Roger Federer narrowly avoided joining Rafael Nadal in a second-round exit at Wimbledon, and then declared the Spaniard's loss good for the sport.
Nadal's five-set defeat by little-known Czech Lukas Rosol on Thursday night was one of tennis' great upsets, and it looked like it would be followed by another when six-time Wimbledon champion Roger Federer trailed Julien Benneteau by two sets to love.
The Swiss has reached at least the quarter-finals at the last 32 grand slams, and he kept alive his hopes of extending that record by turning things round to win 4-6, 6-7, 6-2, 7-6, 6-1.
Twenty-eight of the last 29 slams have been won by Federer, Nadal or Novak Djokovic, with Juan Martin Del Potro the only man to break the sequence.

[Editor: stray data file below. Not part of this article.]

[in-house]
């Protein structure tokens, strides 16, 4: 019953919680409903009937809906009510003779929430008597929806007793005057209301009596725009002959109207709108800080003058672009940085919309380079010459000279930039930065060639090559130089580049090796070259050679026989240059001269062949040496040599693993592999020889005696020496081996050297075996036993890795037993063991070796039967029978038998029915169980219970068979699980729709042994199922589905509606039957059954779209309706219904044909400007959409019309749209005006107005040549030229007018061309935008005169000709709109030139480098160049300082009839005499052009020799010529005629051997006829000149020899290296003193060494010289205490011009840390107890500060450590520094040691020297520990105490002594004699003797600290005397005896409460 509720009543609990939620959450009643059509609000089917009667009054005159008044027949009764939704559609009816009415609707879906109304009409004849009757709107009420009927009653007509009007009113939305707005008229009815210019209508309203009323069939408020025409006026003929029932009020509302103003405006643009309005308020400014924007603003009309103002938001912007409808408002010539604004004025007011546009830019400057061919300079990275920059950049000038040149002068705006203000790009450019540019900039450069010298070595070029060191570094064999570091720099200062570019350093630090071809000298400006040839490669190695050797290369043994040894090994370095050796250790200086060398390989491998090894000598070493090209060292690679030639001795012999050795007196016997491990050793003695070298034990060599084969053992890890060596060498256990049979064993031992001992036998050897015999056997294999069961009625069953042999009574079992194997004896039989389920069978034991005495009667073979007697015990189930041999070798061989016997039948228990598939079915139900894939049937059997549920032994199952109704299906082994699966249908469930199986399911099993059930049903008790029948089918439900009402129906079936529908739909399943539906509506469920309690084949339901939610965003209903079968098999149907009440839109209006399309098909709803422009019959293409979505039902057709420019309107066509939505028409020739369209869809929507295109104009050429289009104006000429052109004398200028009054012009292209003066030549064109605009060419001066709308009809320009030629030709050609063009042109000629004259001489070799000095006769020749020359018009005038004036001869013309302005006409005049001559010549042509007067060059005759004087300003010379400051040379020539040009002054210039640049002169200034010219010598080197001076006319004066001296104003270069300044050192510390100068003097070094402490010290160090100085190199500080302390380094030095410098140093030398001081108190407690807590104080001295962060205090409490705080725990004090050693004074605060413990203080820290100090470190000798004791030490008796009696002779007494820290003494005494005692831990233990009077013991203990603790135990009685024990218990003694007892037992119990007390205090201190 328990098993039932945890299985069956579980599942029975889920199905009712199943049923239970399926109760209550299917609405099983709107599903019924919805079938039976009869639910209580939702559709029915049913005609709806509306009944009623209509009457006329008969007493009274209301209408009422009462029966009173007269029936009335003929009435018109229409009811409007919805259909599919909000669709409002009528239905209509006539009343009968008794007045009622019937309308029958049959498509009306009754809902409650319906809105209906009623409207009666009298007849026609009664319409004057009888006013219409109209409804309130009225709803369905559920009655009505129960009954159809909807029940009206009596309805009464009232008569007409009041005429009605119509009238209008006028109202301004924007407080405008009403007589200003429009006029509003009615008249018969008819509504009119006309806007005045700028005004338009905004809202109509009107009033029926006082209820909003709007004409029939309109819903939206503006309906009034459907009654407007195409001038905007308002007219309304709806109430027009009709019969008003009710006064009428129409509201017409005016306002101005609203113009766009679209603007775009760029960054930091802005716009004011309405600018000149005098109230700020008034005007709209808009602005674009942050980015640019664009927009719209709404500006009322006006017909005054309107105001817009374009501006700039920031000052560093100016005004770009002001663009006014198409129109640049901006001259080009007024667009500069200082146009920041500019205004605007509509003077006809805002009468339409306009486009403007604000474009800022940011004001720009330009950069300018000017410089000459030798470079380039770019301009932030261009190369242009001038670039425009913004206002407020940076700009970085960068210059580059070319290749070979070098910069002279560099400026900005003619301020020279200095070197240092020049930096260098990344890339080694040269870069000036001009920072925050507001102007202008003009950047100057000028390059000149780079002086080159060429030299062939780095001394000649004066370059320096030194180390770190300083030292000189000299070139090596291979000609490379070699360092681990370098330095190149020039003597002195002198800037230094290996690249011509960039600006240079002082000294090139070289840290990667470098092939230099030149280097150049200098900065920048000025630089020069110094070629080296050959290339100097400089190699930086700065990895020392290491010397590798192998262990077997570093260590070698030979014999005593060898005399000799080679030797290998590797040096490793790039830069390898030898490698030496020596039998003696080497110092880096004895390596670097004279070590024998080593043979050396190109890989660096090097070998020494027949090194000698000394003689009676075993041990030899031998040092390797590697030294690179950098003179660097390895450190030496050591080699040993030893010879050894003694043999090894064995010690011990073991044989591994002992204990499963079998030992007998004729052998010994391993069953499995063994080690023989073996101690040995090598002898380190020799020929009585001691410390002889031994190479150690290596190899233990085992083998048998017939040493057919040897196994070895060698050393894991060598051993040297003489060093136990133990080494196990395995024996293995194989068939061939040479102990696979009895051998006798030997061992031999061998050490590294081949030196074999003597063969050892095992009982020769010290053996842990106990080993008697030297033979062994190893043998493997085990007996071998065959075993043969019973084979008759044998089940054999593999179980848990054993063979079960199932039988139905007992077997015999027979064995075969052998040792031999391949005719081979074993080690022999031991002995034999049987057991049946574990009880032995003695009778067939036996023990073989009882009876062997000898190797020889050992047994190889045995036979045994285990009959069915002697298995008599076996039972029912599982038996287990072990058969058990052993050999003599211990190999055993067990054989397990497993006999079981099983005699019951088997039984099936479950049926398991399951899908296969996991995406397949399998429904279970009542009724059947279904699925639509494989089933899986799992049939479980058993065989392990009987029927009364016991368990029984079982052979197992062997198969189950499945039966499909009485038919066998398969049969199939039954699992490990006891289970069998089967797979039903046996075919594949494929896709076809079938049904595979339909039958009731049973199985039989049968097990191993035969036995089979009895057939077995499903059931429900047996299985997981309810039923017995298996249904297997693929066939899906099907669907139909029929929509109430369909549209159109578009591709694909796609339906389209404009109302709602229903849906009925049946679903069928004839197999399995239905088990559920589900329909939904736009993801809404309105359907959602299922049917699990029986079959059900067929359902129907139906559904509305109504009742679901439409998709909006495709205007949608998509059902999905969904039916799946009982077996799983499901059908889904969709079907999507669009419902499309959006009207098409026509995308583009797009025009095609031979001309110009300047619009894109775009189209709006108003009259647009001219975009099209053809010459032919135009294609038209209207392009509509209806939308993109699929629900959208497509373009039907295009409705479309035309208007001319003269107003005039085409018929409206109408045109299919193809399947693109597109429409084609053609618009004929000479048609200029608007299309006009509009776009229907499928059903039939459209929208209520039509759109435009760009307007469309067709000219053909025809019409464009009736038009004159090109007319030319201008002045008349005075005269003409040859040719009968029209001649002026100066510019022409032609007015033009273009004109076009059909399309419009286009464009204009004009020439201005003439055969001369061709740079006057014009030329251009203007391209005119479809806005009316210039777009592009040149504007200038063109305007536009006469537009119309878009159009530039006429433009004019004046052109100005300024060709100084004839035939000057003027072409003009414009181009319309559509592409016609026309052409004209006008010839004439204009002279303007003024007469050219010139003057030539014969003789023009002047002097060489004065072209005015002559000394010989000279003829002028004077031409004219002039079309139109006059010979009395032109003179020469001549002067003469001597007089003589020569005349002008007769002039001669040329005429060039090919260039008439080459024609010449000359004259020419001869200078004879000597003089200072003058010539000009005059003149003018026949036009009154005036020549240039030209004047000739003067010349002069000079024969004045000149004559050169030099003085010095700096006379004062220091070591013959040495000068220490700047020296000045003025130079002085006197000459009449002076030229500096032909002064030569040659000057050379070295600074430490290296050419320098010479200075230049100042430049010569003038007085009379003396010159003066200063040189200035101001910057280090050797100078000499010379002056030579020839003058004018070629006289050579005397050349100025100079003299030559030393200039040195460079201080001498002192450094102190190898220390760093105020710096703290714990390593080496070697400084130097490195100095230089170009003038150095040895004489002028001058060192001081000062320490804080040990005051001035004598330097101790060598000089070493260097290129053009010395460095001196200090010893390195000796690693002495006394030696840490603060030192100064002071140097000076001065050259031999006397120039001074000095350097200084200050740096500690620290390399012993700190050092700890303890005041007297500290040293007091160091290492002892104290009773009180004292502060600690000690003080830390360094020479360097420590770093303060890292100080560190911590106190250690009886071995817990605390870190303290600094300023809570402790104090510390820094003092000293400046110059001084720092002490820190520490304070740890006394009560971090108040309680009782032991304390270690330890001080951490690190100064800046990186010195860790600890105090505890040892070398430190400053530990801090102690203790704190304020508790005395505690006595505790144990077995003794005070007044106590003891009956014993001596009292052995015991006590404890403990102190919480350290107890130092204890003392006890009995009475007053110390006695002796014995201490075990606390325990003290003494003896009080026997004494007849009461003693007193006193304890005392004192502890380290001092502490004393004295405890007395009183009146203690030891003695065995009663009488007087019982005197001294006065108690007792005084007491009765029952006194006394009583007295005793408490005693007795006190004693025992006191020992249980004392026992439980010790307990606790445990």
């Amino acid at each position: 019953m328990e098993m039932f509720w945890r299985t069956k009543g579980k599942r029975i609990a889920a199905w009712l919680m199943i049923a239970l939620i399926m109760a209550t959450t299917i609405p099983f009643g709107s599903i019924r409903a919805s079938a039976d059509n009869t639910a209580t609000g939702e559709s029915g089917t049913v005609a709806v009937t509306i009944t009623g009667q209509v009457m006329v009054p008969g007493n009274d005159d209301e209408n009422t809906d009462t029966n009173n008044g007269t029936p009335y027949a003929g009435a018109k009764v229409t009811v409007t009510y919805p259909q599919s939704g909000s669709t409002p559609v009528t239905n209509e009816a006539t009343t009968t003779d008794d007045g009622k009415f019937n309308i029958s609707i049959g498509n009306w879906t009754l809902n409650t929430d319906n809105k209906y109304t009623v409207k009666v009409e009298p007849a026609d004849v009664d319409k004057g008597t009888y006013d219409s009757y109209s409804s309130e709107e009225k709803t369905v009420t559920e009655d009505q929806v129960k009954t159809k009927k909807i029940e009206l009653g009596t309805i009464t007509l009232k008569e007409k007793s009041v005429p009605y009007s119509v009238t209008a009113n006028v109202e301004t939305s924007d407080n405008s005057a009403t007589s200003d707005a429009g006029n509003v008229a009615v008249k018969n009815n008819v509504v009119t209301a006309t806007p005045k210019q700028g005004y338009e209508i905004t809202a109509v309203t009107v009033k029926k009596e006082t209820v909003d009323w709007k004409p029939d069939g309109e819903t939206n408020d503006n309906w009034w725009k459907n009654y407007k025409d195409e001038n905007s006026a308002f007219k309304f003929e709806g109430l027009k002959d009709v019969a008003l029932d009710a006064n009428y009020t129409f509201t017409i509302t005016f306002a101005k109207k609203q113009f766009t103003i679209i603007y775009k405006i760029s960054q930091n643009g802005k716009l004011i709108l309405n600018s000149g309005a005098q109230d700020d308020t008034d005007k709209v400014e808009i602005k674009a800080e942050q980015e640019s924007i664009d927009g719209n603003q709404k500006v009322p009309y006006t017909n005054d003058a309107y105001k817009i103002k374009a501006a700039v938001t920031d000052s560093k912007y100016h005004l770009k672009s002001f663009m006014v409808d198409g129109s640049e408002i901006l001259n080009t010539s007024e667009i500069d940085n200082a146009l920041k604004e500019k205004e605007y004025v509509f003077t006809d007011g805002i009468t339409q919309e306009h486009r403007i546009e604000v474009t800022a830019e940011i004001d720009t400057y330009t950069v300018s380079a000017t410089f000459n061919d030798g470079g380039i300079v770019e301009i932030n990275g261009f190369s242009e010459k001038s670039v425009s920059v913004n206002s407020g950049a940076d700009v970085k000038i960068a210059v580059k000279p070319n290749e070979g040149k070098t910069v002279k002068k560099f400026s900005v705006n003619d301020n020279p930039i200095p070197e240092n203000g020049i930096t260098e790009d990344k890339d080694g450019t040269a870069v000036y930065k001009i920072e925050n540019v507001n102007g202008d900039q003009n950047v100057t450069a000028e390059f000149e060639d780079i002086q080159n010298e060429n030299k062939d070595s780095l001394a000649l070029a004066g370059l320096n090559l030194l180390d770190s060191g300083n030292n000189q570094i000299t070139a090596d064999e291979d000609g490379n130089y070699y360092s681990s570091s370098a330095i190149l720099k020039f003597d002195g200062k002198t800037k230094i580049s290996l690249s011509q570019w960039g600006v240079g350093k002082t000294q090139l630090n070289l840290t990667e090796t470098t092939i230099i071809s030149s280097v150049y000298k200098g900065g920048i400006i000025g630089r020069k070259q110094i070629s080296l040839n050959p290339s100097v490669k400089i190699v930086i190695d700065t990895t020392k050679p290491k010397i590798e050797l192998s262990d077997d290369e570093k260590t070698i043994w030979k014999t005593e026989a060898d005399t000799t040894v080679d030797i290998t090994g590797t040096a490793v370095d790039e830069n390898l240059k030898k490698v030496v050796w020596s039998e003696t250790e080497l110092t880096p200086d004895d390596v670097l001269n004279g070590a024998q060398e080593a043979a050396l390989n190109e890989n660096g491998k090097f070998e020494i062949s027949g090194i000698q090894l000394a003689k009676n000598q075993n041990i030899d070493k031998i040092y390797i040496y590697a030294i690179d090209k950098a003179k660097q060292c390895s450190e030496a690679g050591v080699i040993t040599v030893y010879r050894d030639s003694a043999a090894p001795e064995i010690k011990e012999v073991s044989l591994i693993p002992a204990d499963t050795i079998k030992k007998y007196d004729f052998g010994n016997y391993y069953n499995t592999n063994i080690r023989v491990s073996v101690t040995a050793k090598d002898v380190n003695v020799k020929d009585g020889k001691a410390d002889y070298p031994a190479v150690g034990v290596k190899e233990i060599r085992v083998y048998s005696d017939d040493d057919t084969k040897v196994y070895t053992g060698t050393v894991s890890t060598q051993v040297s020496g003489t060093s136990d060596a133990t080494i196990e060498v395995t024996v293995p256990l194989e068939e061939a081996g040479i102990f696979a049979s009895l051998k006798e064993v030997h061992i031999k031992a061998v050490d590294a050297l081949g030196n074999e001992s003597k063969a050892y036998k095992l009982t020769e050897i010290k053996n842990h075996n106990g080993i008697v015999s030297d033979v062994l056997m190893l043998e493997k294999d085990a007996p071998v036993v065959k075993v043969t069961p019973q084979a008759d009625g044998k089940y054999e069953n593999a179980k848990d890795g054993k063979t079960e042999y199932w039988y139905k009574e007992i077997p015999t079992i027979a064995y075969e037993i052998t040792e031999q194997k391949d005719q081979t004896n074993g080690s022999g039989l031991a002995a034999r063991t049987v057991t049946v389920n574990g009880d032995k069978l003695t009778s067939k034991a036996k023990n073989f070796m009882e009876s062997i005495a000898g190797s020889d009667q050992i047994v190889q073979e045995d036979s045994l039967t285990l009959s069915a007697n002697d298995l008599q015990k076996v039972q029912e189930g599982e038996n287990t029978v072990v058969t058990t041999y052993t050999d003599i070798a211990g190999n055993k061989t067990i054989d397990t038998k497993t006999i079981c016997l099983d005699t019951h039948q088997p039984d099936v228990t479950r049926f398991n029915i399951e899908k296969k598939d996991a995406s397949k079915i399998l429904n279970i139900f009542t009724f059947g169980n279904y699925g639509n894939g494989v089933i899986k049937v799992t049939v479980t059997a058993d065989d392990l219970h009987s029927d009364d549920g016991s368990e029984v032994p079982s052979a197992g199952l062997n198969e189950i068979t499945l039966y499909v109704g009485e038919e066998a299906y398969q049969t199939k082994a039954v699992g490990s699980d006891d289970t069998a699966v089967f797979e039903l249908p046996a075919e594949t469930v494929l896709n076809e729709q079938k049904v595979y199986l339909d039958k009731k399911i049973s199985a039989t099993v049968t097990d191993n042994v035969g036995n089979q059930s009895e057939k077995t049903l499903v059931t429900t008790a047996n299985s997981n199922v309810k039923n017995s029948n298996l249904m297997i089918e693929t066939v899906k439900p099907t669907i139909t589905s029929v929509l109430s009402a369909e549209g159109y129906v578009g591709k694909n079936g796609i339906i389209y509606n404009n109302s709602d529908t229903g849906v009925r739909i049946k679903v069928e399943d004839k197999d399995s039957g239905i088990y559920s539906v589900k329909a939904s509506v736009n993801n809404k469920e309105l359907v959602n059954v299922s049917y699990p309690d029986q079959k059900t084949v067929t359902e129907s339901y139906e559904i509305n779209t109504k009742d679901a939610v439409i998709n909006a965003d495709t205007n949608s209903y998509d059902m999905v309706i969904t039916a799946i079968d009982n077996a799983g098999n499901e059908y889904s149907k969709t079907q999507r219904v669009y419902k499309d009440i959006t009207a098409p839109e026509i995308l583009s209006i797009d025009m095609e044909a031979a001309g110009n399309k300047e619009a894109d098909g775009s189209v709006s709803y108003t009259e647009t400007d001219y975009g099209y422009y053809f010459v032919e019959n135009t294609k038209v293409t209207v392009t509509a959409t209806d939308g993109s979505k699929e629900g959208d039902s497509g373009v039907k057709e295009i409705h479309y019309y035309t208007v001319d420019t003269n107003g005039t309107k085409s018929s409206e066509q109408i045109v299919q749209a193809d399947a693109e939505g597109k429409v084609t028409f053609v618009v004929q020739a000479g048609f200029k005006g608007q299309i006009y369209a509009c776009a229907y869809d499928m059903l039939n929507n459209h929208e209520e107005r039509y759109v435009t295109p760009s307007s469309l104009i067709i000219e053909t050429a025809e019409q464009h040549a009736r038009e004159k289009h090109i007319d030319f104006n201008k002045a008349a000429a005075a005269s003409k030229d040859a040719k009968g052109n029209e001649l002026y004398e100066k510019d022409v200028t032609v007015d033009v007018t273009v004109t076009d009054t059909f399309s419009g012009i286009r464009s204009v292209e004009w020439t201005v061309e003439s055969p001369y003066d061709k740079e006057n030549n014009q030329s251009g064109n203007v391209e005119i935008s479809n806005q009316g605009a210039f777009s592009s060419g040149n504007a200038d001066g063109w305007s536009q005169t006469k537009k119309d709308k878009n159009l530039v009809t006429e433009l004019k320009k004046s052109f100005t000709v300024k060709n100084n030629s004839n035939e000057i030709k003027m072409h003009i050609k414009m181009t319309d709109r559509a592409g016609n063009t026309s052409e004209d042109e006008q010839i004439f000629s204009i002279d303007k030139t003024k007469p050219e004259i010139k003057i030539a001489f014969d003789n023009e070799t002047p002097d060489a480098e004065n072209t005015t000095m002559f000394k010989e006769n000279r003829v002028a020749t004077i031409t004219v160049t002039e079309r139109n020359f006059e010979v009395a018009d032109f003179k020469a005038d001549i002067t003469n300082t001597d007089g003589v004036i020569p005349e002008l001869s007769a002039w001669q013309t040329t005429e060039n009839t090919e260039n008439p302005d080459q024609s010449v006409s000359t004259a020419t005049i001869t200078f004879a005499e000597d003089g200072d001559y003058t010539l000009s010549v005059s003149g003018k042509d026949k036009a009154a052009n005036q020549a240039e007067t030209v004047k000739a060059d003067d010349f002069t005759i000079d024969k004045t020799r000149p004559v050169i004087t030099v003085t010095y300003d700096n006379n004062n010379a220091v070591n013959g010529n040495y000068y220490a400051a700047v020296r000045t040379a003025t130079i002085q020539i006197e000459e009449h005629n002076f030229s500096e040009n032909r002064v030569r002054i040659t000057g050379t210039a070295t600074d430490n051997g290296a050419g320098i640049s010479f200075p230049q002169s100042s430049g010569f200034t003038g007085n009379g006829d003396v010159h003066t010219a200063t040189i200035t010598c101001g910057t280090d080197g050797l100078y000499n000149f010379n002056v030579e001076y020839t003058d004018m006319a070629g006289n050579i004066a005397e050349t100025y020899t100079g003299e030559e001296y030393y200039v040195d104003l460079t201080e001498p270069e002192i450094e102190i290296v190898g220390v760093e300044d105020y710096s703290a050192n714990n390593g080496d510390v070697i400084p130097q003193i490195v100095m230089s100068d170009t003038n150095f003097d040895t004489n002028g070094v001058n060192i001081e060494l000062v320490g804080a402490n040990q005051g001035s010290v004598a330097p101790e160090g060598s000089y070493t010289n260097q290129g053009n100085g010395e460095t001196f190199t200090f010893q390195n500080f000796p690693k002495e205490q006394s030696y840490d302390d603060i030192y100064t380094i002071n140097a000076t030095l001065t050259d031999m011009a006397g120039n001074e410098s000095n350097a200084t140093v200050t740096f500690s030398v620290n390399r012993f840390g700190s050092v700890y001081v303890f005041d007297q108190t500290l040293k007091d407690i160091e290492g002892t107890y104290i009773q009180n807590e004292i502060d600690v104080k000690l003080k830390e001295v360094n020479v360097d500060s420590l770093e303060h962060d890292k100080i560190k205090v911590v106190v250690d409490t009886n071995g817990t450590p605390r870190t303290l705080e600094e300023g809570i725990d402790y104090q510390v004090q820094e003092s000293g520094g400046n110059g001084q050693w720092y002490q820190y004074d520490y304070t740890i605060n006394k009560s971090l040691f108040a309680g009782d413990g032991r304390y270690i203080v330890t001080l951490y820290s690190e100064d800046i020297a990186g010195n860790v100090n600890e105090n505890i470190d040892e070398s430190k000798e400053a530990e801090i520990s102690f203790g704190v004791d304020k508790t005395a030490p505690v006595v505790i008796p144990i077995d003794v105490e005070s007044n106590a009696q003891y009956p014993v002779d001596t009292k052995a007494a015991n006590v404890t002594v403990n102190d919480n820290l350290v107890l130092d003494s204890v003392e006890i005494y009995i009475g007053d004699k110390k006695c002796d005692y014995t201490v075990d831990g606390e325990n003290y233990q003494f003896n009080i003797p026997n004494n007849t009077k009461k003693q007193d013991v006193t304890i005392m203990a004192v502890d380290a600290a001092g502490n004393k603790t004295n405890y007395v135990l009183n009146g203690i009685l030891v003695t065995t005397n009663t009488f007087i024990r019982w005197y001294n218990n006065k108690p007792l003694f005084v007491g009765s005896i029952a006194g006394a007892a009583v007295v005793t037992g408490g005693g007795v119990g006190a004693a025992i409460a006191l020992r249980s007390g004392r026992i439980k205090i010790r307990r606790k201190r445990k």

Federer said: "Well, this is not against Rafa, but it was nice to see it's still possible. I think 15 years ago you had matches like this so much more often on the faster surfaces, that a guy could catch fire and just run through you.
"What this victory of Rosol does is give great belief for other players that they can beat the top guys, which I think is great, even though it might not be that great for me down the stretch.
"Hopefully not. But it's just great for the sport that it is possible."
Benneteau was justifiably proud of his performance, and he said: "After a match like that, you're a better player, for sure. So even if I lost, I think it's going to be positive for me for the rest of the season and also for my career."
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